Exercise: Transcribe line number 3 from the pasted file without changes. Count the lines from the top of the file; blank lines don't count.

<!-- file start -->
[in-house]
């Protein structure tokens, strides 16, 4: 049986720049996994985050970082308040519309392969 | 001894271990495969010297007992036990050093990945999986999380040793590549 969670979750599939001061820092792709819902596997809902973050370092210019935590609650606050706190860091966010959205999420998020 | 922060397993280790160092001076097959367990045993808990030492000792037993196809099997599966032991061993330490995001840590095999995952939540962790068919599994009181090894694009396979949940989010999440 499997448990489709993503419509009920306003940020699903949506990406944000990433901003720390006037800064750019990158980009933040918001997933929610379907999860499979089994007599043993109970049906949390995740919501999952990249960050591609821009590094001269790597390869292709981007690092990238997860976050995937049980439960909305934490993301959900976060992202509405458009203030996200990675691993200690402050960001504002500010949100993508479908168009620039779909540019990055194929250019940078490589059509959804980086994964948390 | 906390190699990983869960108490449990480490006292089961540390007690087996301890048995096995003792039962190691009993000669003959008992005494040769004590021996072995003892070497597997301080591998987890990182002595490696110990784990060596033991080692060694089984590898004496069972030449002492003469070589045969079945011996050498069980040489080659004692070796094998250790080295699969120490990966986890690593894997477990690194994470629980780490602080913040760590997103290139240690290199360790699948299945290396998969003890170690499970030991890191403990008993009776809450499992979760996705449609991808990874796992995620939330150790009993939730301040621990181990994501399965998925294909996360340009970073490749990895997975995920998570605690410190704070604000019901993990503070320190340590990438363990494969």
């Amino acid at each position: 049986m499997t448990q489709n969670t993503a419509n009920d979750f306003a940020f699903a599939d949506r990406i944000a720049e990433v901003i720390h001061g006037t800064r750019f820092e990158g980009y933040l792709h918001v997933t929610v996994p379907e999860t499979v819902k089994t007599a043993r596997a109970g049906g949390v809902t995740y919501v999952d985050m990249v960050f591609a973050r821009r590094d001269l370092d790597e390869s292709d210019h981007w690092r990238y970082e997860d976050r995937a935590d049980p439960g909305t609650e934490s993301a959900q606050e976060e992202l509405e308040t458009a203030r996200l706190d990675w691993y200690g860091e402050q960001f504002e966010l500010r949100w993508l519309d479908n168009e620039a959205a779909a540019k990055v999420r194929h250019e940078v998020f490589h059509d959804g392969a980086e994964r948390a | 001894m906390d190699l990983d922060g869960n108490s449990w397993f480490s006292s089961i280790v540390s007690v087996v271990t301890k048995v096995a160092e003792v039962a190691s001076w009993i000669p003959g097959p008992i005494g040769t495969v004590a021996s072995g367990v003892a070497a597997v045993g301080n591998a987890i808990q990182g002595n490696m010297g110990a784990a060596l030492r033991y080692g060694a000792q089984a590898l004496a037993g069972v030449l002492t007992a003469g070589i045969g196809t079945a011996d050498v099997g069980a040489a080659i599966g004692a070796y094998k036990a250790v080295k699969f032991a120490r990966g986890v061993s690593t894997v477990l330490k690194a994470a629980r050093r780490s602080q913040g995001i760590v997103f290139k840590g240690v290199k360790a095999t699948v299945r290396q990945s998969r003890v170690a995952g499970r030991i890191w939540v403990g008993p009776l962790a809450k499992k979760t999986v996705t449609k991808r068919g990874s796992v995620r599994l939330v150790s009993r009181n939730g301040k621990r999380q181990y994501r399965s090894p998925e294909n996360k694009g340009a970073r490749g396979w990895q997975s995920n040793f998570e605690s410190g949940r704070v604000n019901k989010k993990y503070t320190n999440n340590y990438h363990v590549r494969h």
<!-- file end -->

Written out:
């Amino acid at each position: 049986m499997t448990q489709n969670t993503a419509n009920d979750f306003a940020f699903a599939d949506r990406i944000a720049e990433v901003i720390h001061g006037t800064r750019f820092e990158g980009y933040l792709h918001v997933t929610v996994p379907e999860t499979v819902k089994t007599a043993r596997a109970g049906g949390v809902t995740y919501v999952d985050m990249v960050f591609a973050r821009r590094d001269l370092d790597e390869s292709d210019h981007w690092r990238y970082e997860d976050r995937a935590d049980p439960g909305t609650e934490s993301a959900q606050e976060e992202l509405e308040t458009a203030r996200l706190d990675w691993y200690g860091e402050q960001f504002e966010l500010r949100w993508l519309d479908n168009e620039a959205a779909a540019k990055v999420r194929h250019e940078v998020f490589h059509d959804g392969a980086e994964r948390a | 001894m906390d190699l990983d922060g869960n108490s449990w397993f480490s006292s089961i280790v540390s007690v087996v271990t301890k048995v096995a160092e003792v039962a190691s001076w009993i000669p003959g097959p008992i005494g040769t495969v004590a021996s072995g367990v003892a070497a597997v045993g301080n591998a987890i808990q990182g002595n490696m010297g110990a784990a060596l030492r033991y080692g060694a000792q089984a590898l004496a037993g069972v030449l002492t007992a003469g070589i045969g196809t079945a011996d050498v099997g069980a040489a080659i599966g004692a070796y094998k036990a250790v080295k699969f032991a120490r990966g986890v061993s690593t894997v477990l330490k690194a994470a629980r050093r780490s602080q913040g995001i760590v997103f290139k840590g240690v290199k360790a095999t699948v299945r290396q990945s998969r003890v170690a995952g499970r030991i890191w939540v403990g008993p009776l962790a809450k499992k979760t999986v996705t449609k991808r068919g990874s796992v995620r599994l939330v150790s009993r009181n939730g301040k621990r999380q181990y994501r399965s090894p998925e294909n996360k694009g340009a970073r490749g396979w990895q997975s995920n040793f998570e605690s410190g949940r704070v604000n019901k989010k993990y503070t320190n999440n340590y990438h363990v590549r494969h």